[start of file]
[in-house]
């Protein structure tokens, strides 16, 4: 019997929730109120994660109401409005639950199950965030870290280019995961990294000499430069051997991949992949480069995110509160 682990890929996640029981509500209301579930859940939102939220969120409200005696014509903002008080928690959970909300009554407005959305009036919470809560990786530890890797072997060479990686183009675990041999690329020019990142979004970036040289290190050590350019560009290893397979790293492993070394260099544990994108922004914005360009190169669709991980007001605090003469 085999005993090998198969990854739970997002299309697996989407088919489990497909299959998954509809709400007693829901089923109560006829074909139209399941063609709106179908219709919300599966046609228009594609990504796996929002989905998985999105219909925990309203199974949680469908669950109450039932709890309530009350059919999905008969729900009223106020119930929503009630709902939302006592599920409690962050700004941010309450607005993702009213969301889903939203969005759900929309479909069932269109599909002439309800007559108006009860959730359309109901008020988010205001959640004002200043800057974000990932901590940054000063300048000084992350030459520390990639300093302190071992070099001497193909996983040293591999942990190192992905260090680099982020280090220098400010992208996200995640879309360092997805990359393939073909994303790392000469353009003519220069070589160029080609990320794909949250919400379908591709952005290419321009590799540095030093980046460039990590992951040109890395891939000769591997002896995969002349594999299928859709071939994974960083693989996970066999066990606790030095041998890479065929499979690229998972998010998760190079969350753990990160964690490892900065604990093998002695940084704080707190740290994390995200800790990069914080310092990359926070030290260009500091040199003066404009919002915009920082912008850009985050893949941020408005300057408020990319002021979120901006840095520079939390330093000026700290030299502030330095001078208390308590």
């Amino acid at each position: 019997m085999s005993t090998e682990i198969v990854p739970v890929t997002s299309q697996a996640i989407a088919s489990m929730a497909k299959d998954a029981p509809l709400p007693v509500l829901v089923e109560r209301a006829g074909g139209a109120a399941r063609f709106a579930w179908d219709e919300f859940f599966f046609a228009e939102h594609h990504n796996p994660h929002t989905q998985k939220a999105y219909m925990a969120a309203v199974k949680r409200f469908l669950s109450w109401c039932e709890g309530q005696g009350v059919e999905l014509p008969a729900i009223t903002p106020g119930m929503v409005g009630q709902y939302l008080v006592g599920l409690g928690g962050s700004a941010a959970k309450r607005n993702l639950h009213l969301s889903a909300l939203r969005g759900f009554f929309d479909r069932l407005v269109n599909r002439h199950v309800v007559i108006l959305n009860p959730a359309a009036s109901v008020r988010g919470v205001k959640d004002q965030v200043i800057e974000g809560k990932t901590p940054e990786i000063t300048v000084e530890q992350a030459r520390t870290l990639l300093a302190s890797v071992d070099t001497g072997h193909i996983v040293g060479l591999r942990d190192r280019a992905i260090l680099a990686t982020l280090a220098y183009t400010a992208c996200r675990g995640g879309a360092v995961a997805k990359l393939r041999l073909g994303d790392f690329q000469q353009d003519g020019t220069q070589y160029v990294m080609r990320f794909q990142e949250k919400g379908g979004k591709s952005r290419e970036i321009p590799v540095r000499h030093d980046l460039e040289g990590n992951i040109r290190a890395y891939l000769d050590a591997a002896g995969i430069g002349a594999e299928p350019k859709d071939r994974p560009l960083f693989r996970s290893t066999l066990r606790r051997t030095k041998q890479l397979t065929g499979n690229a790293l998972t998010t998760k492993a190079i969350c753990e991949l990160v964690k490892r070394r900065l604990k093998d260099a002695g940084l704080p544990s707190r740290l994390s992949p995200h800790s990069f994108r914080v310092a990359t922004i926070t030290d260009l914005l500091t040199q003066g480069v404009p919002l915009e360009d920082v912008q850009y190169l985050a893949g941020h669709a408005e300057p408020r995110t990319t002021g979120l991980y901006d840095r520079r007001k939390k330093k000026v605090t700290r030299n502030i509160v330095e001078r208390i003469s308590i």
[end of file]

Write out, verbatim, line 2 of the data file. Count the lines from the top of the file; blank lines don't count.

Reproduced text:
């Protein structure tokens, strides 16, 4: 019997929730109120994660109401409005639950199950965030870290280019995961990294000499430069051997991949992949480069995110509160 682990890929996640029981509500209301579930859940939102939220969120409200005696014509903002008080928690959970909300009554407005959305009036919470809560990786530890890797072997060479990686183009675990041999690329020019990142979004970036040289290190050590350019560009290893397979790293492993070394260099544990994108922004914005360009190169669709991980007001605090003469 085999005993090998198969990854739970997002299309697996989407088919489990497909299959998954509809709400007693829901089923109560006829074909139209399941063609709106179908219709919300599966046609228009594609990504796996929002989905998985999105219909925990309203199974949680469908669950109450039932709890309530009350059919999905008969729900009223106020119930929503009630709902939302006592599920409690962050700004941010309450607005993702009213969301889903939203969005759900929309479909069932269109599909002439309800007559108006009860959730359309109901008020988010205001959640004002200043800057974000990932901590940054000063300048000084992350030459520390990639300093302190071992070099001497193909996983040293591999942990190192992905260090680099982020280090220098400010992208996200995640879309360092997805990359393939073909994303790392000469353009003519220069070589160029080609990320794909949250919400379908591709952005290419321009590799540095030093980046460039990590992951040109890395891939000769591997002896995969002349594999299928859709071939994974960083693989996970066999066990606790030095041998890479065929499979690229998972998010998760190079969350753990990160964690490892900065604990093998002695940084704080707190740290994390995200800790990069914080310092990359926070030290260009500091040199003066404009919002915009920082912008850009985050893949941020408005300057408020990319002021979120901006840095520079939390330093000026700290030299502030330095001078208390308590």